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It was like watching Michael Jackson in a Pepsi commercial all over again. Guitarist Michael Clifford of the popular Australian band 5 Seconds of Summer recently found out the hard way what happens when you get too close to on-stage flame effects - see the video here. Luckily, Clifford escaped the incident relatively unscathed. Both NFPA 1: Fire Code and NFPA 101: Life Safety Code® mandate compliance with NFPA 160: Standard for the Use of Flame Effects Before an Audience wherever flame effects are used near an audience in an assembly occupancy. Adherence to the requirements contained in these standards can help prevent the type of close call experienced by the members of 5SOS and their fans.



The Joint Commission Update

Posted by jonhart Employee Jun 22, 2015

In one of today’s educational sessions, Anne Guglielmo of The Joint Commission, gave an update to a packed room on the Top 10 challenging environment of care and life safety standards that have the highest rate of non-compliance during surveys. Some of the issues that were addressed include:


  • Pressure differentials
  • Equipment inventories
  • Corridor clutter
  • Locking configurations
  • Fire protection systems testing (inventories)
  • Fire barriers and opening protective
  • Sprinkler piping
  • Eye wash stations


These and many other issues that are often cited were discussed and information on how to be better prepared for surveys in these areas was provided. The audience came ready with plenty of questions that were all answered.


Anne also reviewed The Joint Commission equivalency process and the relation to the CMS waiver process. She clarified that proactive equivalency requests are still being accepted by The Joint Commission but all equivalencies that are received must now be sent to the appropriate CMS regional office for final approval.

Come to Session M44 today at 11:00 and Session T74 at 3:30 on Tuesday to learn about this topic. In the last 7 years, a series of rather spectacular fires involving exterior wall systems have been publicized.  Because these fire occurred in high rise buildings, they received international attention.  A combination of new materials, new energy rules, new ideas for weather resistance/moisture control and innovative composite assemblies are presenting some previously unknown challenges.  Marry those attributes with an aesthetic quality that the architect is trying achieve, and some very interesting looking (and functional) cladding and façade designs appear. Right at this moment, NFPA, the Fire Protection Research Foundation (FPRF) and ASTM International are looking at the potential refinements that may be needed in applicable codes and standards to address these designs. This multi-pronged approach is helpful and shows how it takes different groups to look at different solutions to achieve the goal of reducing this particular fire challenge.


-NFPA 285, Standard Fire Test Method for Evaluation of Fire Propagation Characteristics of Exterior Non-Load-Bearing Wall Assemblies Containing Combustible Components.  The test standard is in cycle and will soon be soliciting public comments on proposed changes to the next edition.  The comment period will be open until November 16, 2015.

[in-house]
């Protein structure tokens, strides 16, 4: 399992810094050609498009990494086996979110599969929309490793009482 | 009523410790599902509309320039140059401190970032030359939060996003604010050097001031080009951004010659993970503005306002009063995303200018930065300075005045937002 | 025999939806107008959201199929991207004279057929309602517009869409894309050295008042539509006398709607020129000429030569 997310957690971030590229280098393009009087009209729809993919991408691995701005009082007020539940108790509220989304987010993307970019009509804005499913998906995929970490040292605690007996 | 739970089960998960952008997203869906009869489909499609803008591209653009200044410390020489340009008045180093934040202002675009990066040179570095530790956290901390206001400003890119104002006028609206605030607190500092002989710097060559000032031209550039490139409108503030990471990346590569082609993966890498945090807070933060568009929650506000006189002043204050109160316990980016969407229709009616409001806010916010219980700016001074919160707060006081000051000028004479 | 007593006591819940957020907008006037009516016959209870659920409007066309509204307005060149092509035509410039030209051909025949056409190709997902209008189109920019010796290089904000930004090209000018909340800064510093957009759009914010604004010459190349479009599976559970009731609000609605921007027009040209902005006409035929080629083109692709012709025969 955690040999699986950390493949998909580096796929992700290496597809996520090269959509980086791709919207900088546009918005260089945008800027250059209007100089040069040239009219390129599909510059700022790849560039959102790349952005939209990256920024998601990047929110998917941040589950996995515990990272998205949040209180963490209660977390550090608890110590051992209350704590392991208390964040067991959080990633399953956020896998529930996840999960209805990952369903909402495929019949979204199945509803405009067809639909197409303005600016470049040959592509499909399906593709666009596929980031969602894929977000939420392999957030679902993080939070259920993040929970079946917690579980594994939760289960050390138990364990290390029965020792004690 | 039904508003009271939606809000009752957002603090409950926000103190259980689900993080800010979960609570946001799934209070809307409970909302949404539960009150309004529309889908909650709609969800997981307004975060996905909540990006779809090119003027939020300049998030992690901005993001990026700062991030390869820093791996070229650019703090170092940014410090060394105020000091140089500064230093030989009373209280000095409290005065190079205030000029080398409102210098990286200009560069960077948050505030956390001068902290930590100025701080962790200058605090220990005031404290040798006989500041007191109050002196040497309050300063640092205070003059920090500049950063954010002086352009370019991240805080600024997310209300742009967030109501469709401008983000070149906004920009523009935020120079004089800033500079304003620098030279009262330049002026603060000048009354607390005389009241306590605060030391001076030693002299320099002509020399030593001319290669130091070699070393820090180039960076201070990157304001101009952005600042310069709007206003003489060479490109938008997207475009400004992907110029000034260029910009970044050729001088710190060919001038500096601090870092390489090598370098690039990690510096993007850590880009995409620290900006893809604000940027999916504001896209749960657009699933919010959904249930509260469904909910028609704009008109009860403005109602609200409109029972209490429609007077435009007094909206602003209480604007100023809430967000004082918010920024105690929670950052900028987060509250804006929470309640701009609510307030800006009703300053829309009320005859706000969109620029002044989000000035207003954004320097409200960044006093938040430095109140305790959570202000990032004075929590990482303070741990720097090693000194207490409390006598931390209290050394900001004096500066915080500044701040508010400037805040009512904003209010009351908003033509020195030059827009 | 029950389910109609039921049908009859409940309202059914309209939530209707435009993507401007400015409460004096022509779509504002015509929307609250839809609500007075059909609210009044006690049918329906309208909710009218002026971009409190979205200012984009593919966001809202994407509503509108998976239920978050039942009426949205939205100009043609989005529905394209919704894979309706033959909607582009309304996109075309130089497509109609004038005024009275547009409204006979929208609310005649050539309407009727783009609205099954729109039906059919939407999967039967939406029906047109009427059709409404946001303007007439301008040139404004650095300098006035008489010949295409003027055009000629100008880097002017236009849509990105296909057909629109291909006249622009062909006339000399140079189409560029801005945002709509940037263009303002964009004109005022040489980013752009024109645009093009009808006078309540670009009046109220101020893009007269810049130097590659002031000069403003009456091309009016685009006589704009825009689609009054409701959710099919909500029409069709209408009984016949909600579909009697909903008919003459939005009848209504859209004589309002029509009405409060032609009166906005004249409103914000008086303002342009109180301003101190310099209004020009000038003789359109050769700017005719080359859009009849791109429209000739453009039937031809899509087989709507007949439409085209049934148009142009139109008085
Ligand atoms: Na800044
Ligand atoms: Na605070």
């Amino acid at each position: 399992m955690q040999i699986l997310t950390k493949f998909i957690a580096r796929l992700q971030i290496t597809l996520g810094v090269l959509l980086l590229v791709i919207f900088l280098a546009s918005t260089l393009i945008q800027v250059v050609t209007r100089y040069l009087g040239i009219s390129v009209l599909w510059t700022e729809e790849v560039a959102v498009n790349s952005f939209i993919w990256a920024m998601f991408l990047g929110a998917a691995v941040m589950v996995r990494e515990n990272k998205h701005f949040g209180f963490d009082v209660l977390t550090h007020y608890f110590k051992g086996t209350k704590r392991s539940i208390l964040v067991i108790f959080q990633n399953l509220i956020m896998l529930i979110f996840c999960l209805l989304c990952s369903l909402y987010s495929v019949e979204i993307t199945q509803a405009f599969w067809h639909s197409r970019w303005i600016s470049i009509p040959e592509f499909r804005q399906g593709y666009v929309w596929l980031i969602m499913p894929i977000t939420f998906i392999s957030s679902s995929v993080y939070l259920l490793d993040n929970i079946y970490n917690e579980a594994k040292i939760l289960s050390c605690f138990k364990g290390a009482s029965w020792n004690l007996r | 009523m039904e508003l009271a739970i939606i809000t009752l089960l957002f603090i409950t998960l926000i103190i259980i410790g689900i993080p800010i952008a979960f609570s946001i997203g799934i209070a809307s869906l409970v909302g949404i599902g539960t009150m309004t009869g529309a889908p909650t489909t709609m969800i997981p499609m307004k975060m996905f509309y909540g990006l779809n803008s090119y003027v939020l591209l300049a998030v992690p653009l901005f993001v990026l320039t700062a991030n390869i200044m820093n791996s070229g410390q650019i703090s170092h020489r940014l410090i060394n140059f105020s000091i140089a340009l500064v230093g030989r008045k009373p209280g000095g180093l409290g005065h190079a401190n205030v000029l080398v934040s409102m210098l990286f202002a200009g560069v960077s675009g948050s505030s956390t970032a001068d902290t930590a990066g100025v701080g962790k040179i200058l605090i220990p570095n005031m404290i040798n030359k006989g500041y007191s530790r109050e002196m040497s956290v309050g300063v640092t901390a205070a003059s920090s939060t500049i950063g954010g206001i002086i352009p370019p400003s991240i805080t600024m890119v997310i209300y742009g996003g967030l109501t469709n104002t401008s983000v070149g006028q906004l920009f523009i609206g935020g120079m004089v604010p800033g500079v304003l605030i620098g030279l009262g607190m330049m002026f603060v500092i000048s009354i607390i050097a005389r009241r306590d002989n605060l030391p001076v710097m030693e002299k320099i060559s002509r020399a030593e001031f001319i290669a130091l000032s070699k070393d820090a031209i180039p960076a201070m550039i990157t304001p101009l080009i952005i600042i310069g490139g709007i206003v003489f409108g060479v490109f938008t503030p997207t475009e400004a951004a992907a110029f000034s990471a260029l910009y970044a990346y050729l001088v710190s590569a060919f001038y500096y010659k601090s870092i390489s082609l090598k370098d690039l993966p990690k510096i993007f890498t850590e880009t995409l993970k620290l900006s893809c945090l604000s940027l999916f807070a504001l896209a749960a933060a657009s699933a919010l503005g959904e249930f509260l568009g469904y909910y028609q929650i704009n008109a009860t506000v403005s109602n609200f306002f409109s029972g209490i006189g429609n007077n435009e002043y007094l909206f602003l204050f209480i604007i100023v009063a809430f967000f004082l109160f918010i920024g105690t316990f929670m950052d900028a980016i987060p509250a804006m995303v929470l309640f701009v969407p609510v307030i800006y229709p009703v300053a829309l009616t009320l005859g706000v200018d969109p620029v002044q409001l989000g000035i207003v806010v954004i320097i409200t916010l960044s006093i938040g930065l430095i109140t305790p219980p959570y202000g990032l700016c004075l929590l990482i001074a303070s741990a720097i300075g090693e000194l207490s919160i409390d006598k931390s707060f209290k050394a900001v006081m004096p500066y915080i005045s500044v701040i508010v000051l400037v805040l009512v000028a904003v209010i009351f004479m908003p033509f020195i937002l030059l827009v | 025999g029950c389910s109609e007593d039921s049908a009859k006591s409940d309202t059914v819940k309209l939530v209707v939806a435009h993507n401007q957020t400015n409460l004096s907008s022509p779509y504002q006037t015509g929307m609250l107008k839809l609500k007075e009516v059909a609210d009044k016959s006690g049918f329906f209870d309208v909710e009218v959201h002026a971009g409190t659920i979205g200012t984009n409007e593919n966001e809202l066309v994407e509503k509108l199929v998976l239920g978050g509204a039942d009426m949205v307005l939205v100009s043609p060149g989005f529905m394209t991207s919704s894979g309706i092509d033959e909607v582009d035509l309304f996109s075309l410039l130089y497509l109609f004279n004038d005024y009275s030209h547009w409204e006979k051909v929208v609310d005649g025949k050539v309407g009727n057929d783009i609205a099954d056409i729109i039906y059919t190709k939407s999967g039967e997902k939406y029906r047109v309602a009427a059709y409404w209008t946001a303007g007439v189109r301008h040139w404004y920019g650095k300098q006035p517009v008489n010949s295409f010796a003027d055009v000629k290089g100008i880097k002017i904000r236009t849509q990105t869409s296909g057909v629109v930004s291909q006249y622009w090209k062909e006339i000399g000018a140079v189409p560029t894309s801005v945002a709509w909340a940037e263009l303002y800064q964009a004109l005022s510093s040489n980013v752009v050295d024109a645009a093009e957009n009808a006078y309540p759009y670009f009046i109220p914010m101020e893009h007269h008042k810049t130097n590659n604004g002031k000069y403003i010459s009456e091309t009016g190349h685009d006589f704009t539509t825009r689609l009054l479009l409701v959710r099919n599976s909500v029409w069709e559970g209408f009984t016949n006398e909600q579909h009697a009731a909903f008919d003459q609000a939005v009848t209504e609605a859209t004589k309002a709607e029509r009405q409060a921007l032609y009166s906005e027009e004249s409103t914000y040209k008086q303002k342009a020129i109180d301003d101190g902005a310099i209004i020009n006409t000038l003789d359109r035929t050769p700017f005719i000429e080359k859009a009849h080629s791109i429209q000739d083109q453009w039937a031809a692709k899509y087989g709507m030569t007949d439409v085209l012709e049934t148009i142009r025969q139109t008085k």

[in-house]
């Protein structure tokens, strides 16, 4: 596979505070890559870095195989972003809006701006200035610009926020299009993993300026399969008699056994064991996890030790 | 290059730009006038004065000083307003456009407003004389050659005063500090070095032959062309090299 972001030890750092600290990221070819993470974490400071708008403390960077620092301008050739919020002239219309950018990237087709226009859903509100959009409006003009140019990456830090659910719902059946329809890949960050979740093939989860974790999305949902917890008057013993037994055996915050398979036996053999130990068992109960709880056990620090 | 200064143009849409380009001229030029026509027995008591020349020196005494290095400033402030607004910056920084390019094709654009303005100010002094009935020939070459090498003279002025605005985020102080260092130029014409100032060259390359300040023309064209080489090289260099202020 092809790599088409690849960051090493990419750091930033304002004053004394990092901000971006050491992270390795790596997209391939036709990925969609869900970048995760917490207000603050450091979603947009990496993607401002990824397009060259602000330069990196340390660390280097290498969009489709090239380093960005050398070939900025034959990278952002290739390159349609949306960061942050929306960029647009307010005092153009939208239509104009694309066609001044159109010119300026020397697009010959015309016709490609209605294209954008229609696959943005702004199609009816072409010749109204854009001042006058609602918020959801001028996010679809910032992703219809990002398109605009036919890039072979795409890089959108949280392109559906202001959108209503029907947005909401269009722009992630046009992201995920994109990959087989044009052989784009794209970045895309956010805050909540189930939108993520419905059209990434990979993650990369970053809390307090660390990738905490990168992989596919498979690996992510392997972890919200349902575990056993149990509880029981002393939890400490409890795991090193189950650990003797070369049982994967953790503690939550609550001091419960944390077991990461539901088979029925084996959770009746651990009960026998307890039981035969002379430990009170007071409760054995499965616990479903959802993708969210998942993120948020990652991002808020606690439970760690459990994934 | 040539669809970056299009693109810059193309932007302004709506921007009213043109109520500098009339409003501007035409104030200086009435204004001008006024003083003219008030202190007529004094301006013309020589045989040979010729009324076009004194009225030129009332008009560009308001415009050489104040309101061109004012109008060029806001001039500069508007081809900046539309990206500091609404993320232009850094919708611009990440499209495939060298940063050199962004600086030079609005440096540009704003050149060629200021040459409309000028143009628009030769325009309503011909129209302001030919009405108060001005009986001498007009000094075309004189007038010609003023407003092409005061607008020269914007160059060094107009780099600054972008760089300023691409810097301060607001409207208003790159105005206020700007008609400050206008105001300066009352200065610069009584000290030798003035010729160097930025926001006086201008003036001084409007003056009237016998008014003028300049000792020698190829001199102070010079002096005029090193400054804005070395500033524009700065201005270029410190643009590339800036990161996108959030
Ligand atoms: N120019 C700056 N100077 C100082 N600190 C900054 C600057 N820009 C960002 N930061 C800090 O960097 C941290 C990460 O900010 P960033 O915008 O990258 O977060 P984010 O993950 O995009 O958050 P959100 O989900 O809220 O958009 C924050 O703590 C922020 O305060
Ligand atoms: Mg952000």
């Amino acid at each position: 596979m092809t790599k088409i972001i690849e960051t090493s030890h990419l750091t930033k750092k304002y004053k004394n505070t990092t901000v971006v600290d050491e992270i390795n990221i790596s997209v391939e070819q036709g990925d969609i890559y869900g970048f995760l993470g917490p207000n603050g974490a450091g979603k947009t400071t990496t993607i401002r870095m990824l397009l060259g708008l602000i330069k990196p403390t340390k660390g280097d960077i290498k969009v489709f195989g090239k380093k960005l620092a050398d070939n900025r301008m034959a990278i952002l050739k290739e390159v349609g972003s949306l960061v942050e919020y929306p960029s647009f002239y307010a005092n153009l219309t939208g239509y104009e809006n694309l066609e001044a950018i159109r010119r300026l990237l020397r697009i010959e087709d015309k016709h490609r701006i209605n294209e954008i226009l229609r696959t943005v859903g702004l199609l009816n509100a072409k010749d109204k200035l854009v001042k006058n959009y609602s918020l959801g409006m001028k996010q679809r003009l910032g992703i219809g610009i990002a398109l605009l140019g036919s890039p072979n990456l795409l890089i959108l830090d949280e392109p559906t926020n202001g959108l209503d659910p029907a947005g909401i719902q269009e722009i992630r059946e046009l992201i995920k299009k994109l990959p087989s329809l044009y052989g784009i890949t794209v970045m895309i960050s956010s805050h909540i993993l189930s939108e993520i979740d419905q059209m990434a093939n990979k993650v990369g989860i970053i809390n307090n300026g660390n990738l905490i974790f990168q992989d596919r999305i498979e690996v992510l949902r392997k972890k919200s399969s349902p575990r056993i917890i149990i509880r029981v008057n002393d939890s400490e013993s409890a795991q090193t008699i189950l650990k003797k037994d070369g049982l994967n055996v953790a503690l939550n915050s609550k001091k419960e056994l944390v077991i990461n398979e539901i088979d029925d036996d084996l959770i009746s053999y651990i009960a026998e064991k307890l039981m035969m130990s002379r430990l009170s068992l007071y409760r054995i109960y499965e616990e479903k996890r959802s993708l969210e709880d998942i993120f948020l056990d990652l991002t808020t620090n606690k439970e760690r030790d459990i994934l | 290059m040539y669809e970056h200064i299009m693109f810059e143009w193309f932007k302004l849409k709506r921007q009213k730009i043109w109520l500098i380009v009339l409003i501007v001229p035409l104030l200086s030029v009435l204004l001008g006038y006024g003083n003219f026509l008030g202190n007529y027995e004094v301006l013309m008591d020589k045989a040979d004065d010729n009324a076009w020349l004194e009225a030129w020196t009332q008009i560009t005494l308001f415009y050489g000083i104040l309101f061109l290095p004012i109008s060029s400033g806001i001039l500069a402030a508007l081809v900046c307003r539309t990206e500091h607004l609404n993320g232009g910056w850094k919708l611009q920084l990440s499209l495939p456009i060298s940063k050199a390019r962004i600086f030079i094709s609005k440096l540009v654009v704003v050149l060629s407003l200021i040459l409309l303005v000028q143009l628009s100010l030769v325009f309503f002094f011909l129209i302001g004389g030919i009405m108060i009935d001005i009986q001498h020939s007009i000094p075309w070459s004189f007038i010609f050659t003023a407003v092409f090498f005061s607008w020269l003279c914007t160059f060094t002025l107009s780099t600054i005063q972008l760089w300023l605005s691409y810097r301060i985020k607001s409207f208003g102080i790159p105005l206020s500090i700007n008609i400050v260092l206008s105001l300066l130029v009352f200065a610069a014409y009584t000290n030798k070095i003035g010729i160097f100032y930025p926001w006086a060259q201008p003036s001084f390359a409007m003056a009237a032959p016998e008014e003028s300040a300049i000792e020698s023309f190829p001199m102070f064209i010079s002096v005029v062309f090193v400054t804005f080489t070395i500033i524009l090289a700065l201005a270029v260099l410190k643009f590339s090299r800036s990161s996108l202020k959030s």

-FPRF.   The FPRF report "Fire Hazards of Exterior Wall Assemblies Containing Combustible Components" was issued in June of 2014.  The report captured information on various fire scenarios and among other subjects discusses the procedures on how these wall assemblies are currently tested.  A second phase project dealing specifically with metal composite material panels (MCM Panels) will be launching soon.  

-ASTM International.  At the ASTM International Committee week in Anaheim (June 15-19), one of the E05 subcommittee discussions centered on a Proposed New Standard Test Method for Determining the Fire-Test Response Characteristics of Building Perimeter Containment Systems Due to External Spread of Fire.  Informally known as the “Leap Frog” standard its purpose is to “….evaluate the ability of the exterior wall spandrel panel assembly, with or without glazing, to prevent the spread of fire to the interior of the room or the story immediately above it via fire spread from the exterior of a building.”

NFPA 3 - Re-Cx vs Retro-Cx

At the start of each of the 134 education programs and
other large meetings at the NFPA 2015 Conference & Expo in Chicago, session
monitors will deliver a common introduction related to the evacuation messaging
at McCormick Place. In the event of a fire or other emergency requiring
evacuation, occupants’ attention will be summoned by the building fire alarm
notification signal, a long slow ‘whoop’ that will be followed by an
intelligible voice announcement over the public address system. The emergency
operations are directed from a constantly attended emergency command center
that looks much like a NASA space launch control center – an impressive sight
that, unfortunately, will be off limits to the C&E attendees.


If directed to evacuate the building, be prepared to take
guidance from EXIT signs and directional EXIT signs. It might be human nature
to try to leave by the way you entered as that is the route with which you have
some familiarity, but other exits might be closer. The sprawling facility (see
photo) can challenge your way finding.


McCormick Place – a sprawling facility.


If you spot a fire or similar emergency please call
extension 6060 on a house phone or call 312-791-6060 from your cell phone.